The Wine Industry: 5 Interesting Facts About Wines in Portugal


Portugal is best known to be the home of Port wines. However, over the past years, this small yet amazing country is starting to create a name in the wine industry, making Portuguese wines’ quality to be recognized with numerous awards internationally.

This recognition has been leading Portugal into increased exportation, good reputation, and escalating numbers of wine tourism. With that, the country is now known as one of the largest producers of wines and has more to offer than just Port wine.

Moreover, there are also numerous interesting facts about the wines in Portugal that many of you may not know. If you want to learn more about Portuguese wines, here are five of its interesting information that every wine lover should be aware of.

Portugal Placed as 11th Largest Wine Producer Around the Globe

6 Best Spanish and Portuguese Wine Regions & Wines You Should Know - Dan's  Daily | Dan Murphy's

Although Portugal is relatively small when it comes to size, this small country owns the 11th place among the most prominent wine producers around the globe. In fact, 500,000 acres of its land is dedicated to the production of local wines.

Moreover, compared to other giant countries with land masses ten or more times the size of Portugal, such as the United States and France, this small state does a great job of keeping up with gigantic players.

All Wines Produced in Portugal Must-Have Authenticity Seal

Green wine: Complete Guide to a Portuguese Wine You Should Be Drinking -  Amass. Cook.

Regardless of the grape, quality, or estate, all wines produced in Portugal must carry an authenticity seal. This seal is proof that the wine is a genuine product of the country. With that said, whether you want to purchase a port wine for your collection or as a gift, you should find an authenticity seal at the back of the bottle before paying it on the counter.

Port Wine is Always Sweet, No Exceptions

Portuguese Vinho Verde Mussels - A collection of spice-centric recipes from

One of the main characteristics of port wine is its sweet taste. 1985 Dow Vintage Port, for example, is one of the famous port wines with a sweet and fleshy palate that is so refined and inviting. It shows a touch of bricking to go along with clove, cinnamon, and developed aroma of cedar.

On top of that, all port wines have to be sweet. Why? Because it is the product of the fortification procedure. It is only possible when there’s a glut of sugar left behind that provides a sweet taste to the drink. Hence, wines without a bit of sweetness can’t be considered as fortified products and, therefore, classified into other categories.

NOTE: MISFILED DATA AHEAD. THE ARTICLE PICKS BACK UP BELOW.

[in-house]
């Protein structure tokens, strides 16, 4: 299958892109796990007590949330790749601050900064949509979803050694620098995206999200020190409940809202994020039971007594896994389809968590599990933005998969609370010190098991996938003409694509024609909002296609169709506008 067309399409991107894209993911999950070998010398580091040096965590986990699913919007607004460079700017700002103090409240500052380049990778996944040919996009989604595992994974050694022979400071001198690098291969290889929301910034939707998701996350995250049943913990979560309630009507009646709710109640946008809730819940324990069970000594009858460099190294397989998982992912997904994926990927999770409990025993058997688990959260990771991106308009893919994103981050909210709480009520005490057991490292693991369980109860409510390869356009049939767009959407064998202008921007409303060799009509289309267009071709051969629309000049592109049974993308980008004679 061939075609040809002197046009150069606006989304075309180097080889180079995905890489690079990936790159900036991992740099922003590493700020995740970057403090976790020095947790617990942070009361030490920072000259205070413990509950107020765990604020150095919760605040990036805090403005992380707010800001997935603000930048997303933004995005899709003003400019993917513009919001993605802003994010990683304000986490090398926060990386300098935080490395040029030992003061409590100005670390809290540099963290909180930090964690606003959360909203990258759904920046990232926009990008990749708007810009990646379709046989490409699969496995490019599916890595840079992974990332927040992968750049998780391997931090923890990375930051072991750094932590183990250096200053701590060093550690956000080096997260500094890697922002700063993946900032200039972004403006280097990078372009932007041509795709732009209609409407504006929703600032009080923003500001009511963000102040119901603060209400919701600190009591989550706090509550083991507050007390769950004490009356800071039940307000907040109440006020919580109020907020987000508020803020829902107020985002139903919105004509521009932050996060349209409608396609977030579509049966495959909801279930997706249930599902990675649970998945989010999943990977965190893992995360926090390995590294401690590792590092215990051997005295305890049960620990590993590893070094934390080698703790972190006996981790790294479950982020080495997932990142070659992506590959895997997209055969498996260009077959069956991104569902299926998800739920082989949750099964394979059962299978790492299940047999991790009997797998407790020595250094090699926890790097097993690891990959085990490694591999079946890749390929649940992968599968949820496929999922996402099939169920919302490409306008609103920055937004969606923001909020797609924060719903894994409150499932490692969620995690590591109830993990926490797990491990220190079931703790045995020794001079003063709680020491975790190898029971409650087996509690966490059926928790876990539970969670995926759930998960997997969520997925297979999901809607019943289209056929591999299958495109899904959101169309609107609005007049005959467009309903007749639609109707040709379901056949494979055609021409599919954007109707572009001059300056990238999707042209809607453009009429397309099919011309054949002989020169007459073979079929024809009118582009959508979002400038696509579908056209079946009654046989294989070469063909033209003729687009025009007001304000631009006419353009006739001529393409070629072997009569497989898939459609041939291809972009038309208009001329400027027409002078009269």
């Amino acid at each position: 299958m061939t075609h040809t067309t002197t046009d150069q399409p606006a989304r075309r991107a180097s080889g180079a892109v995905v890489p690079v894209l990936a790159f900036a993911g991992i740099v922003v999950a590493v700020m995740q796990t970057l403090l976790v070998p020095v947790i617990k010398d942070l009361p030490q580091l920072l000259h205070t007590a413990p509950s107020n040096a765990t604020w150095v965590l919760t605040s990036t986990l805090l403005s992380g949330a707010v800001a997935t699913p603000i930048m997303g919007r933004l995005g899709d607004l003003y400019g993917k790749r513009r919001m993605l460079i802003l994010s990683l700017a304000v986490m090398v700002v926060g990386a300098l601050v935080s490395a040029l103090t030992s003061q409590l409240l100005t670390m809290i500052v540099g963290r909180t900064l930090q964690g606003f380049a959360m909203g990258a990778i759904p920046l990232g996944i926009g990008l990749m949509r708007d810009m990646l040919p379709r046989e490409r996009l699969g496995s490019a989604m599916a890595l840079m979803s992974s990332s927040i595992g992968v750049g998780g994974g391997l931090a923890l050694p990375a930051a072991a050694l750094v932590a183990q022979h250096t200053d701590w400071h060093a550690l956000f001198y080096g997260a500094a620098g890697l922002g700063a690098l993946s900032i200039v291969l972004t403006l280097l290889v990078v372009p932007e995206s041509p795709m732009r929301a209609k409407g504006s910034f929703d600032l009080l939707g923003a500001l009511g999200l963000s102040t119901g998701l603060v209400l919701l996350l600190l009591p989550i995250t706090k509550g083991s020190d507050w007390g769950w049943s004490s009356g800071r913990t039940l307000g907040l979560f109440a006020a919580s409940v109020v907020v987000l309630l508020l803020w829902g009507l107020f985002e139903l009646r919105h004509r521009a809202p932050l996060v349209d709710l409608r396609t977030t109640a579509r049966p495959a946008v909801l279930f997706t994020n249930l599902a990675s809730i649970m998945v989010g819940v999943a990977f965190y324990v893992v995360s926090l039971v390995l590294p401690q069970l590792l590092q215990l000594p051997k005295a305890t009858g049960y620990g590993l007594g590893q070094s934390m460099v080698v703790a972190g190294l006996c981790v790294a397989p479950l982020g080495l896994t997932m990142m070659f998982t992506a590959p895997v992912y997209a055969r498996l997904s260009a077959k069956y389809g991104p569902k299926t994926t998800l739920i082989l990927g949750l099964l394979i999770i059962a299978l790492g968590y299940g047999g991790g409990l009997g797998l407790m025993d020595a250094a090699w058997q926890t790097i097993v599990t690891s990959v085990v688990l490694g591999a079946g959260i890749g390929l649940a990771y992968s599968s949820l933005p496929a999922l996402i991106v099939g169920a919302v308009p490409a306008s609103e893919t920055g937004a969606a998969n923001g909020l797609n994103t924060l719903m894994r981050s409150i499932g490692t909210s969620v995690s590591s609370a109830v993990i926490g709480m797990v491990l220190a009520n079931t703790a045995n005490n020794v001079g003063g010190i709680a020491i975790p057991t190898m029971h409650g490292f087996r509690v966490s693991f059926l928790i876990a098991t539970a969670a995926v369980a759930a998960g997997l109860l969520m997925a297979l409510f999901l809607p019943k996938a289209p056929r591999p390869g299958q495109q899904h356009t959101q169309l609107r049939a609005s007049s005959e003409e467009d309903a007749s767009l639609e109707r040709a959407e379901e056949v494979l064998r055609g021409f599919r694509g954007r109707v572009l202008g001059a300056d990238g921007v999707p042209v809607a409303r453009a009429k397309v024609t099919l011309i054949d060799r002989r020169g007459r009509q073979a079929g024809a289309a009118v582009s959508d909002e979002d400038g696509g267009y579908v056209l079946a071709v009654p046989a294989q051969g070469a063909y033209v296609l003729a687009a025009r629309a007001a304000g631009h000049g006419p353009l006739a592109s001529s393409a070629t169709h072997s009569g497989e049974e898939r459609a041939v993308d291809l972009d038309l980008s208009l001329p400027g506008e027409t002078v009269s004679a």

Most of the Portuguese Grape Varieties are Native

What's Next for Portuguese Wine? | SevenFifty Daily

In Portugal, the typical Cabernet or Chardonnay grapes don’t belong to the ingredients of wine here. Portuguese use the variety of grapes that grow in their country. These native grapes have a unique classification and are hard to grow and find elsewhere around the globe.

Among hundreds of native grapes in Portugal, the fewer unknowns are:

  • Rabigato. It is one of Douro’s best white grapes with medium-sized narrow bunches and tiny yellow-green fruit.
  • Tinta Barroca. Primarily grown in the Douro region, Tinta Barroca is a Portuguese red wine grape. It has naturally high sugar levels, which is extremely useful for fortified wine production.
  • Touriga Nacional. Considered by Portugal’s finest, Touriga Nacional is a variety of red wine grape. It has aging potential like Cabernet Sauvignon and a common type used as a blending grape in making Port wine.
  • Tinta Roriz. It is a rare variety of grapes that has a black color. Tinta Roriz is popular in making still wines and Port.
  • Touriga Franca. It is one of the major vine varieties used to manufacture port wines. In fact, Touriga Franca is the fifth most planted grape in Portugal.
  • Alvarinho. It is an old variety of grapes that has exceptional quality. Alvarinho has a highly unique floral and fruity profile with notes of balm mint, lime tree, grapefruit, peach, honeysuckle, and apple.
  • Baga. One of the popular Portuguese grape varieties, Baga, is a dark-skinned grape and is most concentrated in the Beiras area particularly in Bairrada and Dão.
  • Fernão Pires. Also known as Maria Gomes, Fernão Pires is a white wine grape that grown around Portugal, especially in Bairrada and Tejo. This grape variety is commonly used to produce wines with spicy aromatic character.

A lot of these grapes directly descend from pre-historic vine plants that grow in the country and have gone through thousands of years of climate change and human presence.

There are Numerous Wines Produced in Portugal Aside From Port

While Port is the most popular Portuguese wine and what brings Portugal on the world of wine map, there are also various types of wines produced in the country that are worth discovering. Concerning this, Portugal also produces excellent white, red, rose, and even sparkling wines.

Moreover, one of the several Portuguese wines that are starting to make popularity around the world is Vinho Verde or green wine but is a white wine by class. It’s a type of beverage that is incredibly light to drink and usually low in alcohol.